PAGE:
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Consumerism in Healthcare:
Why VOC is at the Core of Healthcare Consumerism [And How to Listen Better]

Loyalty to traditional brands continues to decrease. Today’s consumers don’t hesitate to switch providers or abandon their first-choice hospital if they find access difficult or have a poor experience.  So you MUST include well-designed Voice the Customer gathering practices.  VOC is at the core of healthcare consumerism.

The experience provided represents some of the best opportunities to create patient loyalty and motivate patients to share positive stories with others.

While quality of expertise and treatment continually rank at the top when examining patient decision factors, quality is an expected as cost-of-entry and is difficult for patients to assess. Experience-related factors often serve as a proxy that signifies quality. In other words, patients are unable to measure quality of clinical care but they can quantify how long it took them to get an appointment, how long they waited in the office, and the extent to which they felt listened to by their physician. Even if a hospital is first-choice due to reputation for clinical expertise, today’s consumers are quick to abandon it if they find it difficult to access or have a poor experience. It’s no surprise that the patient experience is a strategic imperative among 90% of healthcare executives (based on APQC/Gelb/Beryl benchmarking study).

The ideal experience is delivered through linking brand, culture and operations. Leaders must translate expectations to the organization, assign priorities and reinforce expected behaviors.  Delivering an exceptional experience requires a disciplined approach and a deep understanding of customers.

One of the best ways to achieve results is through obtaining in-depth understanding your customers’ experiences by capturing the voice of the customer. Direct and actual customer feedback provides actionable insight. Feedback should capture both functional needs (what is done) and emotional needs (how customers feel about the interactions). Patient feedback is important, but so is that of referring physicians, donors, and employees.

A tool that Endeavor uses frequently is Experience Mapping. This in-depth qualitative research technique uses visual clue (the experience map) to help patients recall each stage of their journey. Compared to a journey map, an experience map is broader in scope and allows for more variation in the journey, this useful for understanding how multiple pieces of the journey fit together and assessing omnichannel touchpoints.

For those who are constrained by budgets, there are also inexpensive tools to meaningfully connect with patients, including:

  1. Flip Cam: Patients volunteer to provide a first-person view of what it’s like to be a patient (may need be staged as HIPAA prohibits videos being taken of other patients).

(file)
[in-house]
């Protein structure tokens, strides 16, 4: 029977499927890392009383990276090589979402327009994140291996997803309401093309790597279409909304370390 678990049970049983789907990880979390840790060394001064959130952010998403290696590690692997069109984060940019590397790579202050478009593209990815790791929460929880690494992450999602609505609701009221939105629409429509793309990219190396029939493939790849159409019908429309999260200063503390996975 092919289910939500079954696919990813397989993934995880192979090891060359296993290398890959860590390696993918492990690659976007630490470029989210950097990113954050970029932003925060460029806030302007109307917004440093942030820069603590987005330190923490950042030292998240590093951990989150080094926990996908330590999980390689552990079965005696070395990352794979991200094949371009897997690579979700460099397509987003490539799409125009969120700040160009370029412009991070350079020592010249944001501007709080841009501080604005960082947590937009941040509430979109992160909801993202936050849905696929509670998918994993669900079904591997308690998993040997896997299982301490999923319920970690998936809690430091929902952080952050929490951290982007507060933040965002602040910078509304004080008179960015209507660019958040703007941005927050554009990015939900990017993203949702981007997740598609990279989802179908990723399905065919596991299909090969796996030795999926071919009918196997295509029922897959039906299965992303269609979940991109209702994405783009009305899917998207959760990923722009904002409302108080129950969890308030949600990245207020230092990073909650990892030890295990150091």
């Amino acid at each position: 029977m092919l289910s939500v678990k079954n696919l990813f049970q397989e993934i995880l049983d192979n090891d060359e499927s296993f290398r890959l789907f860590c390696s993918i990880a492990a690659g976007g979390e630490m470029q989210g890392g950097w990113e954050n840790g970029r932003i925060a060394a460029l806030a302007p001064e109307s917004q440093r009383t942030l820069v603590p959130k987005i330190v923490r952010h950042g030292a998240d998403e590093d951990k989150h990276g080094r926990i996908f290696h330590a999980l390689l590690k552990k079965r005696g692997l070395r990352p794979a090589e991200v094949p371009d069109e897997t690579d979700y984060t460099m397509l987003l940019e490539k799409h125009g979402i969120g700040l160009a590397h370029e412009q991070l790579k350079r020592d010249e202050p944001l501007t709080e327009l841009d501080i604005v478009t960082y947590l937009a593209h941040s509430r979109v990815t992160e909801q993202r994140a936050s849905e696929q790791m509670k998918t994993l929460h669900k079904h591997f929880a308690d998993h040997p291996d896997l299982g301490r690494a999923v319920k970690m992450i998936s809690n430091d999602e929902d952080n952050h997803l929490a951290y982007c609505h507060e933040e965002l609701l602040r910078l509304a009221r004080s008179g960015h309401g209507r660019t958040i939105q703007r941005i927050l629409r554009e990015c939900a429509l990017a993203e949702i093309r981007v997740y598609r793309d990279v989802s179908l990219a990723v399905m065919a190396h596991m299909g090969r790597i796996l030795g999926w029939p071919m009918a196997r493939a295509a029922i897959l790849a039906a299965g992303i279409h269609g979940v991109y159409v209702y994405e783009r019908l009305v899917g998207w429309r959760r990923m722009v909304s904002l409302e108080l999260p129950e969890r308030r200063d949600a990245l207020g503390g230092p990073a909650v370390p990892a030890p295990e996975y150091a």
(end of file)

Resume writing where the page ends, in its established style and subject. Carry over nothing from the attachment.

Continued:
2. Digital Audio Recorder: Speak with patients about their experience and obtain their consent digitally record the conversation. Word-for-word translations serve to develop personas, evoke empathy, and build consensus for change.
  3. Camera: Sit in all the chairs you require patients to sit in and take a snapshot. This helps identify if patients are required to sit in a large number of seats prior to the completion of the encounter. You can also see from their perspective what cues are being signaled regarding quality of service.
  4. Huddles: Take out dedicated time to include all members of the care team – physicians, nurses, administrative support and talk about the patient experience. These interactions could only be about 10 minutes and some have found success including this as an agenda item on routine meetings.
  5. Dashboard Posters: Place success measures and performance results in a highly visible place to reinforce the importance of the experience. This also provides an opportunity to celebrate successes.
  6. Comment Wall: Have spare wall space? Post patient/family and staff comments of praise to reinforce expected behaviors. Normally this should be in a staff room, not a public space.
  7. Email: Take time to send an email to the entire team to highlight a patient comment. This demonstrates leadership’s commitment to an exceptional experience and is an opportunity for praise. This praise, when widely distributed, shows that the team holds each other accountable for success.
  8. Volunteer: Take advantage of healthcare’s unique opportunity to interact with patients and families. Whether it’s providing information or supporting patients, this will connect you more strongly to patients, see how other departments function, and reconnect you to the reason why you enjoy working in the industry. This is different from rounding, which still puts you in a position of authority, thus patients might not share all of their concerns and staff members may behave differently around you.

Regardless of which tool you use, understanding the voice of the customer and integrating it into marketing and operational decisions is critical to meeting the evolving needs of customers.

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Categories

Experience Management Healthcare, Health Brand Management, Healthcare Marketing Strategy, Organizational Transformation, Patient Experience Management, Physician Experience Management

John M. McKeever Executive Vice President

John McKeever works with clients to develop market insight to deliver exceptional customer experiences, revitalize their brands, or enter new markets. He has worked with...

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